A rose by the name of David Ruston

David Ruston with one of his period arrangements

It was a rare treat to join the acclaimed rose identity David Ruston on a tour of his world-renowned rose garden and his early 20th century home at Renmark, in South Australia’s Riverland.

David was the centre of attention at Renmark’s 16th Rose Festival this year because a sculpture was unveiled in the town in his honour and the extended David Ruston Visitor Centre was also a hive of activity.

The garden, ablaze with blooms of every colour and variety, is a testament to David who began extending his father’s rose plantings of 500 bushes when he was still a teenager. By 1968 there were 3000 bushes and he began a commercial cut flower business. Today there are more than 40,000 bushes of 3000 varieties covering 11 hectares.

We join many rose enthusiasts who follow David like children behind the Pied Piper, around the largest private collection of roses in the southern hemisphere.  He leads us past the display rose plantings released each year of the 21st century which edge the visitor centre, instructs us as he goes past  many pretty pink, red and yellow hybrids and magnificent blooming climbers.

We walk another few hundred metres past many ornaments and sculptures into his own personal cottage garden. Here 50-year-old roses form a flowering hedge for irises,  peonies,  poppies,  and carpet roses, each one neatly named.

However, the greatest treat was to open his home and to lead us into each room beautifully decorated with floral arrangements – glorious masterpieces which reflect his uniquely brilliant talent to create works of floral art reflecting the old Flemish, Dutch and French painters. His displays set in unique containers reflect the floral paintings by the old masters  which hang on all the walls of his home.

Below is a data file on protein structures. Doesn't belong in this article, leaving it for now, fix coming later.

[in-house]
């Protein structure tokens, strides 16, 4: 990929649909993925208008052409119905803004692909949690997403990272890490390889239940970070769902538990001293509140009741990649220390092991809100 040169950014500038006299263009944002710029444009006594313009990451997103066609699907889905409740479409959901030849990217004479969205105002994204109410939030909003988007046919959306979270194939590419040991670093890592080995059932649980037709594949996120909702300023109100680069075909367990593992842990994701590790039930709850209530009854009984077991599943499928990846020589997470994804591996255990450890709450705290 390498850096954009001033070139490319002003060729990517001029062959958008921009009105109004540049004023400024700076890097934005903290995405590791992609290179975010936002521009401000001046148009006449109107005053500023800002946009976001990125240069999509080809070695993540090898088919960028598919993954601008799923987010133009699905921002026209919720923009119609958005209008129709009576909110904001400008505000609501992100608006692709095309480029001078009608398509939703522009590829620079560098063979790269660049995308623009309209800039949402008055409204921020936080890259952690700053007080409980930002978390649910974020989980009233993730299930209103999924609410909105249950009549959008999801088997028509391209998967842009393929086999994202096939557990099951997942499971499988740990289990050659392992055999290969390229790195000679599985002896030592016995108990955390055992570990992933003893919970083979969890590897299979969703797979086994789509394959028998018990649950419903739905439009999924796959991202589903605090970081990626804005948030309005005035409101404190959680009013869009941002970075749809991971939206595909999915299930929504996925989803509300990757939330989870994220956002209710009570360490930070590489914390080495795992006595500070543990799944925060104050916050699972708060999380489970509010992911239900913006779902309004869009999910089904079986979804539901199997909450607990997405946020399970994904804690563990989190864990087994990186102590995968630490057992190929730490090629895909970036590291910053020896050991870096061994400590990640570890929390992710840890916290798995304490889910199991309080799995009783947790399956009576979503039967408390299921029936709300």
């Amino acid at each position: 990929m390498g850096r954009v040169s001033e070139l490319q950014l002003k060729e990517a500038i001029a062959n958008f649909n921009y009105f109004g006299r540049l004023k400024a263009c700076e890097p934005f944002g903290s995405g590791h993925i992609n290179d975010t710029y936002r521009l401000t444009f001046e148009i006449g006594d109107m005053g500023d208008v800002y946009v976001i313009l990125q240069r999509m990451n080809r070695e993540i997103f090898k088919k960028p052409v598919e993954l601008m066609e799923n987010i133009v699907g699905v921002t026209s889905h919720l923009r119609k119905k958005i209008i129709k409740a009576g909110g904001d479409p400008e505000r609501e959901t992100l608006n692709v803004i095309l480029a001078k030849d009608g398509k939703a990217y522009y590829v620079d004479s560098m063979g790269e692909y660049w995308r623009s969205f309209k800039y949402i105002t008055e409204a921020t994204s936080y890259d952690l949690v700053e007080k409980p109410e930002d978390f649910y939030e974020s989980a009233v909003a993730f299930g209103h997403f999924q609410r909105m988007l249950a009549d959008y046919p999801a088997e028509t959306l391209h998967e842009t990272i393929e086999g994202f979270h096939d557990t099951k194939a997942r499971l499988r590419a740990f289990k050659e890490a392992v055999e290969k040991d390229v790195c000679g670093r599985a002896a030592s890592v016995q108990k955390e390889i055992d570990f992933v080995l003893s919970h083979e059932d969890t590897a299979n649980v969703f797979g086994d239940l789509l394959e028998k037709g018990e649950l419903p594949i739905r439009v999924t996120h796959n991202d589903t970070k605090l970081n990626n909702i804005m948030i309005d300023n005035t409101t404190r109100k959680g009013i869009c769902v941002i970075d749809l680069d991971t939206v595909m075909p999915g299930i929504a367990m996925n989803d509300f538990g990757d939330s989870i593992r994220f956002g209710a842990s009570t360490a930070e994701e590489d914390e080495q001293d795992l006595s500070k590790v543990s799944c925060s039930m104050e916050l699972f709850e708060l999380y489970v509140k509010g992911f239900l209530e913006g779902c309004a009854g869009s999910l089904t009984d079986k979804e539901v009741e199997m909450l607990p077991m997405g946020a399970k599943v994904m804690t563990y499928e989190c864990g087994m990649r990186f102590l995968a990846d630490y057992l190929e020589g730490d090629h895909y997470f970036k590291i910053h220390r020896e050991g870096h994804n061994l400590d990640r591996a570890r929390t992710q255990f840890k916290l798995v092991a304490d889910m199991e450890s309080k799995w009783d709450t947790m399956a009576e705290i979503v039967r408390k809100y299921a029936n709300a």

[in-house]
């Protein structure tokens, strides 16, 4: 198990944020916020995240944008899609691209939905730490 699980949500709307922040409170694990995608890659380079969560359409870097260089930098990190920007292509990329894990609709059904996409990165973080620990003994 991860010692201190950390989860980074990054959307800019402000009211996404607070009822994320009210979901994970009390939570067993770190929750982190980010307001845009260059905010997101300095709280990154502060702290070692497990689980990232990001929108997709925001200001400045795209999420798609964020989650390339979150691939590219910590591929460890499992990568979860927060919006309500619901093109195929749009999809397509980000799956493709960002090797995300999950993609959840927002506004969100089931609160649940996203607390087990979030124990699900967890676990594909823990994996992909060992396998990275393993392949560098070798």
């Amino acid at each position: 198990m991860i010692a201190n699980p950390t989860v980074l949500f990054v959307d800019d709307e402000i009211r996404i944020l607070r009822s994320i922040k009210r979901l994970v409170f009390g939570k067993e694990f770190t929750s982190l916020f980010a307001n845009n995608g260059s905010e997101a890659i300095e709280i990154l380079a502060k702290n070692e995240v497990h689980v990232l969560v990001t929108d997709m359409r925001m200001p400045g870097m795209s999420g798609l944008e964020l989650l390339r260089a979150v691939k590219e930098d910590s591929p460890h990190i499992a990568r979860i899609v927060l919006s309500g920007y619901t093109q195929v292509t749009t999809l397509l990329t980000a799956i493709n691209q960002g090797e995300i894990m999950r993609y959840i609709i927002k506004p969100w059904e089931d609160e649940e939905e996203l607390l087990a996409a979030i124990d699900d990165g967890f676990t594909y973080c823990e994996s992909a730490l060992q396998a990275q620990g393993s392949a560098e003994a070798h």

The delightful experience mirrors David’s impressive career as a floral artist who has created arrangements for a variety of celebrations and occasions throughout the world. Locally, he handled  the opening of Carrick Hill, and Chateau Barrosa in the Barossa Valley for Queen Elizabeth II, St Peter’s Cathedral and Ayers House. He has also presented floral displays for the Sandringham Flower Show attended by the late Queen Mother and Hex Castle in Belgium.

However, his grandest display on Australian soil was perhaps in the Great Hall

Sydney University for the Rose Convention in 1988.

David is a spritely 80 years old and still works each day in his personal garden although the rose garden itself has now passed to his niece, Anne Ruston and her husband Richard Fewster.

He is a former president of the World Heritage Rose Society and he received an Order of Australia Media for Services to Horticulture.

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2 Comments to “A rose by the name of David Ruston”

  1. By Patricia Prior, 01/03/2013 @ 3:31 pm


    I would like permission to use your excellent photo of David for a profile that will appear in the Garden Club of Australia’s quarterly journal Our Gardens. David has been actively associated with the GCA and has given approval for his profile to be published.

    If you are agreeable could you please send a high res. copy to me as a jpg?

    Patricia Prior, Hon. Editor. 02 9973 1247

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